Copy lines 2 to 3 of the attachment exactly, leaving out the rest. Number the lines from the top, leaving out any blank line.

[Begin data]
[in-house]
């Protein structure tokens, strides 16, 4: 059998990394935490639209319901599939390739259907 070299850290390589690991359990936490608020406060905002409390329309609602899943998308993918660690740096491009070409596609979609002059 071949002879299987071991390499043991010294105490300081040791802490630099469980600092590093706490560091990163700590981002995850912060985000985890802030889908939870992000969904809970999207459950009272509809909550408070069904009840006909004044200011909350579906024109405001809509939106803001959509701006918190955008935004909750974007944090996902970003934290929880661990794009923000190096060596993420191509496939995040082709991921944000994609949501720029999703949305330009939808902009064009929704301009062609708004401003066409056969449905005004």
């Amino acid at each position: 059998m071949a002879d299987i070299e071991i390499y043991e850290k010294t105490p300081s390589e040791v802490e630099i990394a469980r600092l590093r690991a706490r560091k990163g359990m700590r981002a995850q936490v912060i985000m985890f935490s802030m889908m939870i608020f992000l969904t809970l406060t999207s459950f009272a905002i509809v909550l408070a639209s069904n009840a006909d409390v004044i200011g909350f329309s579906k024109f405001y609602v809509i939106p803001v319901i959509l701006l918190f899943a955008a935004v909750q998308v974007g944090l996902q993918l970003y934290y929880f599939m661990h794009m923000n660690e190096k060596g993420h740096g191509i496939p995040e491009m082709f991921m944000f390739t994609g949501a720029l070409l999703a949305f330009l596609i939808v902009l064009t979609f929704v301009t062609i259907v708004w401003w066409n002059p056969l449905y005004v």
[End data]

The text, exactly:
């Protein structure tokens, strides 16, 4: 059998990394935490639209319901599939390739259907 070299850290390589690991359990936490608020406060905002409390329309609602899943998308993918660690740096491009070409596609979609002059 071949002879299987071991390499043991010294105490300081040791802490630099469980600092590093706490560091990163700590981002995850912060985000985890802030889908939870992000969904809970999207459950009272509809909550408070069904009840006909004044200011909350579906024109405001809509939106803001959509701006918190955008935004909750974007944090996902970003934290929880661990794009923000190096060596993420191509496939995040082709991921944000994609949501720029999703949305330009939808902009064009929704301009062609708004401003066409056969449905005004």
């Amino acid at each position: 059998m071949a002879d299987i070299e071991i390499y043991e850290k010294t105490p300081s390589e040791v802490e630099i990394a469980r600092l590093r690991a706490r560091k990163g359990m700590r981002a995850q936490v912060i985000m985890f935490s802030m889908m939870i608020f992000l969904t809970l406060t999207s459950f009272a905002i509809v909550l408070a639209s069904n009840a006909d409390v004044i200011g909350f329309s579906k024109f405001y609602v809509i939106p803001v319901i959509l701006l918190f899943a955008a935004v909750q998308v974007g944090l996902q993918l970003y934290y929880f599939m661990h794009m923000n660690e190096k060596g993420h740096g191509i496939p995040e491009m082709f991921m944000f390739t994609g949501a720029l070409l999703a949305f330009l596609i939808v902009l064009t979609f929704v301009t062609i259907v708004w401003w066409n002059p056969l449905y005004v």